HOW CAN WE ROOT AGAINST ASHLEY JUDD? HEY, IT'S A BEAUTIFUL THING


In today's Writers' Bloc, Jeff Merron explains why we love our NCAA Tourney upsets so. Hint: Think chaos with no real consequences.

A world of possibility
By Jeff Merron

I caught the last half of the UAB-Kentucky game and loved it. I'm trying to figure out why. I had no rooting interest whatsoever -- I didn't fill out a bracket, I don't hate the Wildcats, I'm not a fan of UAB. Had no money down, either.

My first thought: I dig good basketball, and UAB's swarming defense and domination on the offensive boards, their quickness and cool even when Kentucky mounted a strong second-half comeback, amounted to very good hoops. A tight game, with lots of lead changes, that goes down to the final shot, what's not to like? I was glued.

But there's something more primal going on in my lingering thrill at Alabama-Birmingham's victory, and it's that word we sports fans bandy about so casually: upset. Or, if you're the New York Post, UPSET!

In just about every other aspect of our daily lives, "upset" is not a good thing. Ouside the sports world, I use the word, and hear it, as No. 3 at Dictionary.com: "distress or perturb mentally or emotionally." I'm upset, you're upset, she's upset, they're upset, we're upset -- it means something's gone wrong, at least temporarily, and thrown us for an unwanted loop, one that's sometimes truly life-changing.

As a sports fan, though, I live for the upsets, unless, of course, it's my favorite team that's on the receiving end. And the clue was also to be found at Dictionary.com. The first two definitions listed there: 1) "To cause to turn or tip over; capsize;" and 2) "To disturb the functioning, order, or course of."

Bingo. The thrill is in the disorder -- No. 9 seeds are not supposed to beat No. 1 seeds. The Mets weren't supposed to win 100 games and the World Series in 1969. The Marlins didn't have a chance to make the playoffs, much less beat the Yankees in last year's World Series. It's the sports world turned topsy-turvy, all assumptions wiped clean by a final result.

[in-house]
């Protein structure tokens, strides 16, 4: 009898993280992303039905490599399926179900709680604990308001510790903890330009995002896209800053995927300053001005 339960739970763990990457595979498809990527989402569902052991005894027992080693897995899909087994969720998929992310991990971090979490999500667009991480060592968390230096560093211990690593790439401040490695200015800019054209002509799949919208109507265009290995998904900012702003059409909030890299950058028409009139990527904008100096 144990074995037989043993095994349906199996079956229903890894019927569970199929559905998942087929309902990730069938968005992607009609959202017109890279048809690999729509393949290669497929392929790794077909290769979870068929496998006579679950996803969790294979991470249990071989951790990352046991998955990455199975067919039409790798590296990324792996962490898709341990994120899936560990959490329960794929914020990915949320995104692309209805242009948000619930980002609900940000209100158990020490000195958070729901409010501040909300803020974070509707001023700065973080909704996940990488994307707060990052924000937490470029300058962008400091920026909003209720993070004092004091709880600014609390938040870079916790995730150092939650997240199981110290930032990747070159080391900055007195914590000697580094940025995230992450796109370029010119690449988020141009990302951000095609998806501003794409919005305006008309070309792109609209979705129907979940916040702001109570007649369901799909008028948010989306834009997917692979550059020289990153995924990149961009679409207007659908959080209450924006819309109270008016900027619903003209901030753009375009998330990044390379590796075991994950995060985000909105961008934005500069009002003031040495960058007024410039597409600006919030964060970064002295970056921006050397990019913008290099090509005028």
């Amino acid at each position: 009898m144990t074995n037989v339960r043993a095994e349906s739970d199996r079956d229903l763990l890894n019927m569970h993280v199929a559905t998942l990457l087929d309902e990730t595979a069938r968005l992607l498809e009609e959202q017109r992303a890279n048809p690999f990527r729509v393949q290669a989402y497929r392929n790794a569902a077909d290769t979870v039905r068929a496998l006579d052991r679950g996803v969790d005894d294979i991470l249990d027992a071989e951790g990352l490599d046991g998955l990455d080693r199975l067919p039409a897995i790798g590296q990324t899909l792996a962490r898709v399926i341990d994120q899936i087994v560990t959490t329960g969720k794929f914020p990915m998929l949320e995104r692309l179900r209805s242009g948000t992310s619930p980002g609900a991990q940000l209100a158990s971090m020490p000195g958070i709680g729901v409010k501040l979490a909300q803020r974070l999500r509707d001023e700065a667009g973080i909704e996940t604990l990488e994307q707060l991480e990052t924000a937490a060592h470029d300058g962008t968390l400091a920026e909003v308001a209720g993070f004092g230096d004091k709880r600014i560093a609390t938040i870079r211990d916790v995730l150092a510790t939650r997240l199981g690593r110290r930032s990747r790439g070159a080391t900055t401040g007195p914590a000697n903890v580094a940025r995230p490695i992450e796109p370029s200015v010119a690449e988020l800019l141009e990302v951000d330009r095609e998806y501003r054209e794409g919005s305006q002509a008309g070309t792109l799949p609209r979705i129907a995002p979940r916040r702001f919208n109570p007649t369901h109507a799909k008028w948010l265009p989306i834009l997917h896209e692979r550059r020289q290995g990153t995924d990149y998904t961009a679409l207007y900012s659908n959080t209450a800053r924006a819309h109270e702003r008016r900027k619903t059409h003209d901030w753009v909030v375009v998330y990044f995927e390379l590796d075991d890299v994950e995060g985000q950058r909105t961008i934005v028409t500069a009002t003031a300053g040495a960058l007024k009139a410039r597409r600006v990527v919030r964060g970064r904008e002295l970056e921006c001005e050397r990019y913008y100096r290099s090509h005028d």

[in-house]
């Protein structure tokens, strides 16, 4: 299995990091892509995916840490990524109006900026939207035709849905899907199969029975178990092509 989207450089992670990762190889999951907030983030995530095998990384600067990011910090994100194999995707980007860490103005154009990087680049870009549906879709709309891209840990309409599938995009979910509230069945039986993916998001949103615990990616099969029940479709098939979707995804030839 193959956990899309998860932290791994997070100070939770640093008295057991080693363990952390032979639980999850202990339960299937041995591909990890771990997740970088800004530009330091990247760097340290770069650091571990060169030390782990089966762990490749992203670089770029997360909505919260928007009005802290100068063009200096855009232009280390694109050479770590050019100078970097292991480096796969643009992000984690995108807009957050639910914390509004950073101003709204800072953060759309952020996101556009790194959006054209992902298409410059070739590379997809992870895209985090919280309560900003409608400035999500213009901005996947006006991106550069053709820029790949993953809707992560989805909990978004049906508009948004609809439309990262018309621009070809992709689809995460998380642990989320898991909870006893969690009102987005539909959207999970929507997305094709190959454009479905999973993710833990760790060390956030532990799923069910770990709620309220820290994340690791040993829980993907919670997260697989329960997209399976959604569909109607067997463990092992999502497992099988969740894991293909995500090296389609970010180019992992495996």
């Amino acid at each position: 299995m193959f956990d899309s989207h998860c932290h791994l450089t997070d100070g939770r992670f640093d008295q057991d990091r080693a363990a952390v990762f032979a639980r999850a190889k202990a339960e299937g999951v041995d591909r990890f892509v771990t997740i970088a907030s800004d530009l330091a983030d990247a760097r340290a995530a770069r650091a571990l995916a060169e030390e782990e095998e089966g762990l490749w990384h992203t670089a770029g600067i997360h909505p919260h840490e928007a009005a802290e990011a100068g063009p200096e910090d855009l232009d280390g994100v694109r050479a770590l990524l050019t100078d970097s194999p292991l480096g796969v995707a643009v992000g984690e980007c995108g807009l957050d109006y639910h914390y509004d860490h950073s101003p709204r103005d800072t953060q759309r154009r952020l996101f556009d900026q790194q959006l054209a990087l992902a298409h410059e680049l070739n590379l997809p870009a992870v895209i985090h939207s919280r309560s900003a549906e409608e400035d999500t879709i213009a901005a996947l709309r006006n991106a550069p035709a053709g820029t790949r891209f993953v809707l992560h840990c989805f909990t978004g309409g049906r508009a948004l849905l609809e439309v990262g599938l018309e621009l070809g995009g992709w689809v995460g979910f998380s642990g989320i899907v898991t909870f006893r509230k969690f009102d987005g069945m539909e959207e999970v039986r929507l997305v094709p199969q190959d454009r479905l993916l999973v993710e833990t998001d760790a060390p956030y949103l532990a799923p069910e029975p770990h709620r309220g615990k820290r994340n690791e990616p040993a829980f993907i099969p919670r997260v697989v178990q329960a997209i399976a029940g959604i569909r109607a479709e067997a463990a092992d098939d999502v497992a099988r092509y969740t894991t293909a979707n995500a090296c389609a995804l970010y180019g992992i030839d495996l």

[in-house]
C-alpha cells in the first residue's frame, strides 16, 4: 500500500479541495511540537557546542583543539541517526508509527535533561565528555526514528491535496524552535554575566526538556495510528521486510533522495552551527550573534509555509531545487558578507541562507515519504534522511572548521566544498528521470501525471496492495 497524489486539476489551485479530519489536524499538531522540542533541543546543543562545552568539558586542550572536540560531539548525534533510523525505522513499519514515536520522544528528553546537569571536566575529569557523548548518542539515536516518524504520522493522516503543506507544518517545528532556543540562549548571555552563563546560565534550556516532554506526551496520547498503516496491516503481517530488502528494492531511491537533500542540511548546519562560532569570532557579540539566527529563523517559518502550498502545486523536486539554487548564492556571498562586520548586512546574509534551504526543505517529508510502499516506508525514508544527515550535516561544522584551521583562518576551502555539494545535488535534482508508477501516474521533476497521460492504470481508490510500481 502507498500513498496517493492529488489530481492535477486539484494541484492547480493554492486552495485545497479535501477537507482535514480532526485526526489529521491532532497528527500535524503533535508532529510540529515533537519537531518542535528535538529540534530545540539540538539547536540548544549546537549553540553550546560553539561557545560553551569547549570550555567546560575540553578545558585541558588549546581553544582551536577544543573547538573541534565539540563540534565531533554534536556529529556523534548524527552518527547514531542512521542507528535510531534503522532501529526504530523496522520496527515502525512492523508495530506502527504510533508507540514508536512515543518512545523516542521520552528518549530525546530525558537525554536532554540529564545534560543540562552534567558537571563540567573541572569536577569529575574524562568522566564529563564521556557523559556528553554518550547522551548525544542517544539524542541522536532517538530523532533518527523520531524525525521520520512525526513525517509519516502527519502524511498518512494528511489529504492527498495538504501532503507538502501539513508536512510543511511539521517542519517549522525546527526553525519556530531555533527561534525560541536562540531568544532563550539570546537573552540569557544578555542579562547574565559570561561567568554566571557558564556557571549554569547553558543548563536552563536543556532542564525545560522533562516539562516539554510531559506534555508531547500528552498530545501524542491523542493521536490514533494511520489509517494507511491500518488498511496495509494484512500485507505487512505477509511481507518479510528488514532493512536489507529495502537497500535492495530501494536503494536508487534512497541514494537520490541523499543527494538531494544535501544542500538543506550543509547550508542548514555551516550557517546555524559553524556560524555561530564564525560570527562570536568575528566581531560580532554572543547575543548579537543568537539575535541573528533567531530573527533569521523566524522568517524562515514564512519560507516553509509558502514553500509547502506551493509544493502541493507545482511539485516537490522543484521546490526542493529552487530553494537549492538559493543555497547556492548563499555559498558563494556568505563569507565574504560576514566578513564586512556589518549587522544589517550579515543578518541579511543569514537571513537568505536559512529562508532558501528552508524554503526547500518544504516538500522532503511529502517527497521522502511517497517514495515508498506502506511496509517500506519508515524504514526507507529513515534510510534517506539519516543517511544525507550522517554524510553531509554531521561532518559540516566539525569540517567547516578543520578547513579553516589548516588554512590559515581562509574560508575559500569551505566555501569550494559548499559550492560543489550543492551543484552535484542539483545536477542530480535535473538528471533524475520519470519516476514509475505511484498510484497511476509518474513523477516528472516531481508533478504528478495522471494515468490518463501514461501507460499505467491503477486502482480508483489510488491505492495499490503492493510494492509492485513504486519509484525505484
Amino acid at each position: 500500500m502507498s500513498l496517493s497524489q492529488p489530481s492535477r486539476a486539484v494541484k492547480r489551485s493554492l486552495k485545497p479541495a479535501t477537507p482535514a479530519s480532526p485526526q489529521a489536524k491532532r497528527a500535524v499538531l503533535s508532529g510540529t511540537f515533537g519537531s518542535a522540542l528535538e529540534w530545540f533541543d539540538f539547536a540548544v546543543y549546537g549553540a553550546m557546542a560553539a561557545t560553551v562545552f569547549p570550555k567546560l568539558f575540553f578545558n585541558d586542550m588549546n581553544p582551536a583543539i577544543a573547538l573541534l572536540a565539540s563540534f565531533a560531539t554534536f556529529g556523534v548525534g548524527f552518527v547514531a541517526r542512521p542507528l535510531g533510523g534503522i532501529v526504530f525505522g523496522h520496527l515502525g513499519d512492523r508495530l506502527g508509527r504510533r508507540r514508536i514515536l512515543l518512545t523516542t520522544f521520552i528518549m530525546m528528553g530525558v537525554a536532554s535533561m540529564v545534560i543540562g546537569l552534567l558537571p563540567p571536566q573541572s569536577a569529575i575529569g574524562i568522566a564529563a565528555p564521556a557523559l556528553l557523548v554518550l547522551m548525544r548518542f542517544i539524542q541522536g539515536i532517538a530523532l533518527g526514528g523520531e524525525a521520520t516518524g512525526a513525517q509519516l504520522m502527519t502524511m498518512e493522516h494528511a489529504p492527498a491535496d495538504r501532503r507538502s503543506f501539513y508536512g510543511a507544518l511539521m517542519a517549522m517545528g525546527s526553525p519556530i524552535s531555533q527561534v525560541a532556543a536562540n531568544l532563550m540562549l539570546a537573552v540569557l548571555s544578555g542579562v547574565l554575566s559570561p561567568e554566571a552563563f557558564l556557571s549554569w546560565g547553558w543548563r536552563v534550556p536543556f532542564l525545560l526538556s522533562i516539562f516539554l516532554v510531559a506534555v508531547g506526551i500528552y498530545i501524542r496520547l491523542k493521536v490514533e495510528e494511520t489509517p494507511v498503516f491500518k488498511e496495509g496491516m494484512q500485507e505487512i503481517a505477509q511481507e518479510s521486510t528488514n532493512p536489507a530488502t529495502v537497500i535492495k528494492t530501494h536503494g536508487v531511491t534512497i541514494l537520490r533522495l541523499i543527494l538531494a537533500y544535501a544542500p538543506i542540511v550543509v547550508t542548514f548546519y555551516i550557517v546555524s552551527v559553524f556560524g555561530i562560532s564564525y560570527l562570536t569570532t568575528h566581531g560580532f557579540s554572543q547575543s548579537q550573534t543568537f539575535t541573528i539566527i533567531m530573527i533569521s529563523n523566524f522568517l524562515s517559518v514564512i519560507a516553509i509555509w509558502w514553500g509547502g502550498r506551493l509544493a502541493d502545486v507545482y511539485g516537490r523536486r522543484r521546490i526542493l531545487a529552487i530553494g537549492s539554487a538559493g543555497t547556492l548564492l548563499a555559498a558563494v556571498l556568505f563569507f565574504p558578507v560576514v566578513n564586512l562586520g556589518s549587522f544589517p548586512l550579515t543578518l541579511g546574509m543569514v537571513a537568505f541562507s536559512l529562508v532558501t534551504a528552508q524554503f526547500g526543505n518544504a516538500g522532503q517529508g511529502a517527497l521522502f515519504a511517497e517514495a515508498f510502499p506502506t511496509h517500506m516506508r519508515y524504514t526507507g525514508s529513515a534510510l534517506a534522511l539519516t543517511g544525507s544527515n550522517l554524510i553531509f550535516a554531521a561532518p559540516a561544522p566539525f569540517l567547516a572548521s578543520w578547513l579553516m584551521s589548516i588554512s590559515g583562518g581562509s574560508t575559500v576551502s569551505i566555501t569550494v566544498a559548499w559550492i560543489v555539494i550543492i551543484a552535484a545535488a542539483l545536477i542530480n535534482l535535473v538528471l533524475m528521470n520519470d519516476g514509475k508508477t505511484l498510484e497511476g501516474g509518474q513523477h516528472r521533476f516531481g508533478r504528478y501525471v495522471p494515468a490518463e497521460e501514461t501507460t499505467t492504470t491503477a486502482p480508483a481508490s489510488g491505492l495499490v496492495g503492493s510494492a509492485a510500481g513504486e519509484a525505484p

The beauty, the lingering, delicious feeling, though, comes from what seems to be an oxymoron: controlled anarchy. UAB over Kentucky, in particular, was a fantasy finish arising from false expectations in this artificial environment we call "March Madness." It was a little piece of unscripted drama that we can relish, knowing it has little, if any, impact in the "real" world.

Alabama knocking out Stanford, Nevada taking down Gonzaga -- same thing. Powers that be -- the selection committee, the college hoops experts, the seemingly invincible squads coached by million-dollar coaches -- have been taken down a notch. There's pleasure in knowing that even the most knowledgable and powerful can be so wrong. Especially when it's not at our expense.

But there's another kind of sweet pleasure, and that comes from the sheer delight of inescapable "cognitive dissonance." I don't want to get too academic here, but here's the gist of that academic theory: We tend to gravitate to thoughts, opinions and facts that we already hold, or are sympathetic to.